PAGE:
Marketing, design, and technical resources for making your digital and print communications more effective.
January 16th, 2011
Have you just deployed a new Website that includes a significantly different site structure, file names, and/or file extensions? There are a few basic “housekeeping” tasks that should be performed to insure that indexed pages (in the case of search engines) and bookmarked pages (in the case of users) will not be returned with “Page not found” errors.
The digital Change of Address Notification
301 redirects are the best method for telling the world that a previous web page name and/or extension have been replaced by a different page. Think of a 301 redirect like digital equivalent of forwarding your USPS mail when moving to a new physical address. It instantly forwards an old URL to the newer replacement URL. With a 301 redirect, the server is configured so that when a search engine or user follows a link they have previously bookmarked, the server recognizes that URL as an old page and automatically redirects the user to the new page. For example we have the following URL set to redirect using this method: http://risingline.com/creative_samples.htm (notice the URL of the actual page you end up on is completely different).
301 Redirets are also useful for creating more descriptive and memorable URLs in marketing campaigns. For example, we found ourselves directing people to a particular page on our Website quite often during phone conversations. Rather than having to relay the page name with its dash and “.php” extension we just created a shorter 301 redirect; so now we just have to say or type “http://risingline.com/why” instead of “http://risingline.com/web-sites.php“. This URL is much more effective and memorable for verbal and written communication yet allows us to retain our file name “web-sites” which is more desirable for SEO purposes.
November 10th, 2010
LinkedIn announced a few days ago the launch of Company Pages. While it might seem that LinkedIn is a bit late to the business page concept (in comparison to Facebook) their Company Pages offer superior a superior technical solution with better usability. Unlike Facebook, LinkedIn’s user base of 80 million are potentially higher prospects if your company markets primarily B2B. Even if you market to consumers, you definitely should establish a LinkedIn Company page to increase your overall social media footprint and take advantage of the other unique social networking benefits LinkedIn offers such as job posting and recruitment.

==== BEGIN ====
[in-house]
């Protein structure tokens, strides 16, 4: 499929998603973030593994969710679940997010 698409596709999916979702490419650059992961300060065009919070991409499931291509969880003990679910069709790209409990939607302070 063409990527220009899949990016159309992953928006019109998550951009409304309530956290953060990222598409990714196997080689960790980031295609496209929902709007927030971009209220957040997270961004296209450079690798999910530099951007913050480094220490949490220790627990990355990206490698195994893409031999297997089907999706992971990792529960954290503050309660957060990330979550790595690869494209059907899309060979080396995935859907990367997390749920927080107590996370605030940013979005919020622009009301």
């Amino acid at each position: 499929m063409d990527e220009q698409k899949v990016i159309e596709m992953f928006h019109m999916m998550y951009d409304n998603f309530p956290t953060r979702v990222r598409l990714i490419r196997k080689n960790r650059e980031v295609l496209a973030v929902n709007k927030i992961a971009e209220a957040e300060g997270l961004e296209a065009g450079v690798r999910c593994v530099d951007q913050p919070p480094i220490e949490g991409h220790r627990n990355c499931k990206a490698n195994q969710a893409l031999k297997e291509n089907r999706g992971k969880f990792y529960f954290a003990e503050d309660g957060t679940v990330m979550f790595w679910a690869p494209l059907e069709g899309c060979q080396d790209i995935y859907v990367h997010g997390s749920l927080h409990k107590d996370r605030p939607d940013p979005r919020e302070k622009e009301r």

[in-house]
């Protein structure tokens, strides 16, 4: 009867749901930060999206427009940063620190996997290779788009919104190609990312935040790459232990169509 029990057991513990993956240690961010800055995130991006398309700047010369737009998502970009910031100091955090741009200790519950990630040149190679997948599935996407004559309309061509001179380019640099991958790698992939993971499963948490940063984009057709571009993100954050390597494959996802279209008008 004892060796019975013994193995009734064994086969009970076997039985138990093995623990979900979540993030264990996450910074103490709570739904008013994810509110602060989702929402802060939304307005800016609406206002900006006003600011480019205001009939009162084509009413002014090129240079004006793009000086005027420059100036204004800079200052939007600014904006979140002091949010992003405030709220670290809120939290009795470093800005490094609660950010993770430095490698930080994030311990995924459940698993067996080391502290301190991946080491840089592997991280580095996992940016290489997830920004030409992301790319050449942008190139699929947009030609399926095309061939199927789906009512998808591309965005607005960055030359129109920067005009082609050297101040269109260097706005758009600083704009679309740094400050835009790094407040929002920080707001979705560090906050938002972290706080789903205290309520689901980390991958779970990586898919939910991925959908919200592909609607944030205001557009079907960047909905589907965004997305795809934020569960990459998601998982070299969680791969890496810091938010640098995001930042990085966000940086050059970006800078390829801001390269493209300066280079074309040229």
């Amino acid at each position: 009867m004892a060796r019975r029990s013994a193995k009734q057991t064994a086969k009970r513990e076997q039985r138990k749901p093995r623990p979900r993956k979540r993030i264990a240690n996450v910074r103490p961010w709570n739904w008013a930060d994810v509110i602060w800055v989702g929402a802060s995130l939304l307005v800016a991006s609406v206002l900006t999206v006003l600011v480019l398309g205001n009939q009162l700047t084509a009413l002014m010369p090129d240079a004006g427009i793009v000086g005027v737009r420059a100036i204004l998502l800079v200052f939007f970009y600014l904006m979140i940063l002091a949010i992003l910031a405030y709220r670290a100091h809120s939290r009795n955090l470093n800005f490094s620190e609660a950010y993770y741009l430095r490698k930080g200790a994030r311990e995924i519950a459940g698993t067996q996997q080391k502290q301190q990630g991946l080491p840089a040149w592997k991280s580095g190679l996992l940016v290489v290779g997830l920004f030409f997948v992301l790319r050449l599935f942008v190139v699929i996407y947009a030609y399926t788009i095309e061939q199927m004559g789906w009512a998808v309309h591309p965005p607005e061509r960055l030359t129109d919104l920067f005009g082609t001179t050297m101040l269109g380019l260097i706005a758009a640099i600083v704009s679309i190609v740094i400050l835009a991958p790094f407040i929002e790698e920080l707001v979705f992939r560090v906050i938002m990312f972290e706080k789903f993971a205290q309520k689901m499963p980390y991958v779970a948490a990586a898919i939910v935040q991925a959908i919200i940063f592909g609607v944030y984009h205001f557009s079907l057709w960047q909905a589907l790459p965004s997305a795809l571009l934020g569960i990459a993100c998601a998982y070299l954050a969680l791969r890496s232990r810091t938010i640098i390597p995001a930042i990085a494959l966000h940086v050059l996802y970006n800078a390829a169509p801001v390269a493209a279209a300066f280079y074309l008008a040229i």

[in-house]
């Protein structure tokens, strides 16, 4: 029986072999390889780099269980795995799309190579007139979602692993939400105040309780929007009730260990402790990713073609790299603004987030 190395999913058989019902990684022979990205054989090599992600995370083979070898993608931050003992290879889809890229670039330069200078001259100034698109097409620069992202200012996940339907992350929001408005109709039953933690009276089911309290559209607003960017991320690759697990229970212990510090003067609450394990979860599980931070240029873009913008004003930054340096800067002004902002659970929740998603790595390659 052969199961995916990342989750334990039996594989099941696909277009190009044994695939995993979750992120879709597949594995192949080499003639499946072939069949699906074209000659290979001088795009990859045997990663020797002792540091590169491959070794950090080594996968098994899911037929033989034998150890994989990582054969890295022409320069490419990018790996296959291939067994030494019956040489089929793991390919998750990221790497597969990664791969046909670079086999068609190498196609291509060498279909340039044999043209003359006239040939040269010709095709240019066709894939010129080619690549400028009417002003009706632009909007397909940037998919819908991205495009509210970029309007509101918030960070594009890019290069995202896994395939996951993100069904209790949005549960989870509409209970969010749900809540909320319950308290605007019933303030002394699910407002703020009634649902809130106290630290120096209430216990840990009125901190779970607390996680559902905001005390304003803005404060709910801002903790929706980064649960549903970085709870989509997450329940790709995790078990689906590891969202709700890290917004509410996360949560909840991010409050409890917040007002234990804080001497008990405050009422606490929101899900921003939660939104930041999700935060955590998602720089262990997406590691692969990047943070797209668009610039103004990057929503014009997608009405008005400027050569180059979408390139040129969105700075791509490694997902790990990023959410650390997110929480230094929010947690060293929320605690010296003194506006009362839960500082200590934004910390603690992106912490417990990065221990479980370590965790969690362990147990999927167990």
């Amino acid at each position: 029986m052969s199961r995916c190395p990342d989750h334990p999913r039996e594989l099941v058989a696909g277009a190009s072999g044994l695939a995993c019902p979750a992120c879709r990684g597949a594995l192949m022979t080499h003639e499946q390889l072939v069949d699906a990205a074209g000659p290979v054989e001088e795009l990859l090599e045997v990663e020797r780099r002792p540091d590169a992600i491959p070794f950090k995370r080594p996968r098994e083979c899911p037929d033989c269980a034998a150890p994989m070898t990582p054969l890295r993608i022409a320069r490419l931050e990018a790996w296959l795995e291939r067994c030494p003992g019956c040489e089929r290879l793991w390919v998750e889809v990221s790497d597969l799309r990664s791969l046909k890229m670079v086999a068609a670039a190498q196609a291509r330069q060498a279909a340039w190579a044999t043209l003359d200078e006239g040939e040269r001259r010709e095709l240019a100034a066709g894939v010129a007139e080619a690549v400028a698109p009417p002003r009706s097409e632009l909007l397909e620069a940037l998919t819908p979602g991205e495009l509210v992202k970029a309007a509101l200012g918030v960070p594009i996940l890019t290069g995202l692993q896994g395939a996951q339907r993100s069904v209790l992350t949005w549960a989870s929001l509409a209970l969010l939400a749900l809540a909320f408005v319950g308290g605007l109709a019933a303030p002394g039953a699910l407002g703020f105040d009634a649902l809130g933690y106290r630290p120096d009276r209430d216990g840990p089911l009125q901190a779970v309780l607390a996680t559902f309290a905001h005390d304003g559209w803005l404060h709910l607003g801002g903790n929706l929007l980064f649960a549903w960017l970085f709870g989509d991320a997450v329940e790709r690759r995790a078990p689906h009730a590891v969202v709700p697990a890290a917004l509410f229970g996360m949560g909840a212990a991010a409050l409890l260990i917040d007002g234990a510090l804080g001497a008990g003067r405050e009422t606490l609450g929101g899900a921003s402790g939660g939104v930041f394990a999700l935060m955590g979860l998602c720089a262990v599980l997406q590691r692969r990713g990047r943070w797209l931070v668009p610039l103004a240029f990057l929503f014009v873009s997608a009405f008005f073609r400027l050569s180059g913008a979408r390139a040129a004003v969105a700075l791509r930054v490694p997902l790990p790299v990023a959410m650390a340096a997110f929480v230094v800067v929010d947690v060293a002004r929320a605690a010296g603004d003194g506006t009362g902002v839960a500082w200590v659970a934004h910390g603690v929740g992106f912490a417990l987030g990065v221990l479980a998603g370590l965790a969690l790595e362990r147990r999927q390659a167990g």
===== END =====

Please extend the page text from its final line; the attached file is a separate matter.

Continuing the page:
No matter what, if you’re a business owner you need to set up your company page immediately. If you need help, let us know.
One thing I appreciate is the superior usability as compared to Facebook. Facebook business pages are a mess from an administrative standpoint . . . it never seems completely clear if one is posting to a personal profile or a business page and when on a business page navigation links are intertwined with your personal profile. LinkedIn’s page administration seems to be thought out much better. Also, in comparison with Facebook, there is opportunity to present much more information about your company and its services including graphic banner ads and keywords about your services which are beneficial from an SEO standpoint.
I’ve just started on our page but feel free to check out the Risingline Linked In Company Page and tell me your thoughts.
October 13th, 2010
The article referenced below provides another compelling reason why you should keep all the Web browsers in your company upgraded to the most recent version of Web browser.
BBC: Two million US PCs recruited to botnets
The US leads the world in numbers of Windows PCs that are part of botnets, reveals a report. More than 2.2 million US PCs were found to be part of botnets, networks of hijacked home computers, in the first six months of 2010, it said. [read full article]
See also these prior blog posts of ours:
September 22nd, 2010
I want to direct your attention to a recent blog post by Glenn Murray, IMHO one of the most accomplished and credible SEO copywriters out there. Glenn underscores vital SEO points we’re always preaching, namely:
- You’ve got to post legitimate content that’s of real value to your target market.
- You must be authentic and honest.
- Your real audiences are your clients and prospects. Write content for them, not Google.
- Success takes time.
- Trying to cheat the system is ultimately detrimental to the success of your business.
I do recommend you read his whole post, but if you choose not to, here is my favorite quote:
“[SEO is] about working hard to write something truly link-worthy, then letting people know about it, so they can choose to link to it if they like it. It’s not about making Google believe your site is more popular than it actually is, it’s about actually making your site more popular.”
For the millionth time . . . there are no tricks or shortcuts to SEO and there are many scammers out there trying to convince you otherwise. As Forest Gump might say, “If it seems to be good to be true, you must of heard it from an SEO company.”